I mentioned in the first chapter that I frequently get questions about this or that topic in human sexuality from people - the less shy ones, I'd guess - who have recently learned about my research interests. Though some of the questions are unusual and unexpected, more often the same questions are just about the same: How often do people actually have sex? Is it normal for my husband to look at pornography? What size is the average penis?
I think the reason questions like those come up over and over again is that they are, fundamentally, normative questions. That is, they are questions about what is "normal," what everyone else is doing. This is unsurprising: We humans do seem to have a natural curiosity about what other people are doing, especially in taboo areas like sex. More than that, though, it allows us to see how "normal" we are. Should I feel fulfilled with the amount of sex I'm having? Or - heaven forbid - am I some sort of pervert? Of course, demographic data can never really answer that sort of question. As the philosopher David Hume pointed out centuries ago, there is a great divide between the "is" and the "ought." Sex research can tell you how close you are to what's average, but it will never be able to tell you how close you are to what's right. That's a question for other fields - philosophy, religion, perhaps law.
Nonetheless, questions about what people are doing and whom they're doing it with are some of the most interesting and fundamental in sex research. As a purely practical example, we can't combat the spread of AIDS if we don't know what sort of people have a lot of sexual partners, what sort of people are less likely to use condoms, and so on. On a more theoretical level, it's impossible to understand the effects of culture of sexual behavior if we don't know what that behavior is. Because of this fundamental importance (and because it's just so darn interesting),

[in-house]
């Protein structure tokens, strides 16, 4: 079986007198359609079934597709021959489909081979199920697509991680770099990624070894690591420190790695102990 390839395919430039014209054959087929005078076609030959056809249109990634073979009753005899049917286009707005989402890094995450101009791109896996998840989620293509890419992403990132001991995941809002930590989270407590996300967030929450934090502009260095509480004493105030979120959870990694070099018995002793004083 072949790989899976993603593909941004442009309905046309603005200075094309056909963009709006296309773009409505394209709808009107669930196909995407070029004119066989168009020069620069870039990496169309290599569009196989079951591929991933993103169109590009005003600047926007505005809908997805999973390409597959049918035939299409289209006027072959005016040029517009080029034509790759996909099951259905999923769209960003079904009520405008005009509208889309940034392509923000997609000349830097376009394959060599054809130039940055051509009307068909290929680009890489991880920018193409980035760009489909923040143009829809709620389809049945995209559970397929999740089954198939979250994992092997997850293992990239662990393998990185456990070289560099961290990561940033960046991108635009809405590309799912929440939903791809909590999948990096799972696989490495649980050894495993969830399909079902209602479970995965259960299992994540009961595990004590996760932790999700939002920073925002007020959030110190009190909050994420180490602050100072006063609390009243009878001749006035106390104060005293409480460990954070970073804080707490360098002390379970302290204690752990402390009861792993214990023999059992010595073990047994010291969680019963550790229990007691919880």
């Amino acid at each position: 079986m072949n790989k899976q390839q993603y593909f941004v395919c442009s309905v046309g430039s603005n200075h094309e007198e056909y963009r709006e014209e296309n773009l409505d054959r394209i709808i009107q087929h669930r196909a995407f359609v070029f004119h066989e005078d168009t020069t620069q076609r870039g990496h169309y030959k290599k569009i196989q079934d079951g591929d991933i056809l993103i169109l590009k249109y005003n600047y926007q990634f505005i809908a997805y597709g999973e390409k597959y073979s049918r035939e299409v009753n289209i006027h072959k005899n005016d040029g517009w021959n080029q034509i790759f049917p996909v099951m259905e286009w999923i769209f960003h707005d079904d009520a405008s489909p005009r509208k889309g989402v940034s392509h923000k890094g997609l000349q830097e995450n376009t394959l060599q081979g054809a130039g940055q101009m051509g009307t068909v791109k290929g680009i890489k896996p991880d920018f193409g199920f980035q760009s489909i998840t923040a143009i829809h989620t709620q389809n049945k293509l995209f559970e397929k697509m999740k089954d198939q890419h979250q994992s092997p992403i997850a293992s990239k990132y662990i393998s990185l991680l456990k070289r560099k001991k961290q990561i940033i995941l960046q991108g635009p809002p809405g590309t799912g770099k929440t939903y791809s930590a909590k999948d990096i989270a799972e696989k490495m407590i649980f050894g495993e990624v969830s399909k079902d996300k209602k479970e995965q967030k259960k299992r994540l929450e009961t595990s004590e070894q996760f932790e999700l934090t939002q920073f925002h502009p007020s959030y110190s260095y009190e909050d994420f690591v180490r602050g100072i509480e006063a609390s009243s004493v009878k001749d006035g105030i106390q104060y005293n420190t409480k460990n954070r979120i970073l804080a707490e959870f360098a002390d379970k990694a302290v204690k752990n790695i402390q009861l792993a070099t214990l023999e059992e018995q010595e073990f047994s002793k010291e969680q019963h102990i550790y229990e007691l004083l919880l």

Surveying the FieldEdit
If you want to figure out what Americans think, do, or think other people do, the solution seems straightforward: Take a survey. Even if you know nothing about the mechanics of survey methodology, you probably have the impression that modern surveys are among the most marvelously useful things ever invented. And that they are. That's why you can hardly turn on the nightly news or read a major magazine without learning of a new survey. You're probably most familiar with political surveys (or polls, as they're more commonly called), which seem to track the public's opinion on every imaginable issue, from who the next President will be to whether the government should pay subsidies to Iowa corn farmers.
These sorts of surveys are not easy, of course, but as surveys go they're pretty routine. To give a quite simplified example: If you wanted to know who will win the upcoming race for mayor of your city, you could simply pick a couple of hundred numbers at random out of the local phone book, call them, and ask "Who do you plan to vote for in the upcoming mayoral race?" Add up the responses, and you've got your answer. This would certainly not be the most accurate survey in the world, but even in that simplified form it would give you a pretty good idea, as long as the race wasn't too close.
Taking surveys about sexual behavior is not so easy, though. Imagine your reaction if a stranger called your house some evening and asked how many times you'd had sex in the last month. Personally, I'd probably hang up on them immediately; who knows if they're actually researchers or just prank callers? And of course a reasonably comprehensive survey of American sexual behavior would have dozens of questions, some of them even more sensitive than that one, and require participants of every age, race, and religion from every state. The prospects for such a thing seem pretty dim.
For that reason, most sex surveys have not been of that conventional sort. The earliest and still most famous American survey was that by Alfred Kinsey and his colleagues.[Kinsey, et al., 1948] Kinsey and his many assistants.
Surveys of large groups have been conducted in the UK, France, New Zealand and Australia. Recently the Australian Research Centre in Sex, Health & Society was established. Summary survey results were also made available.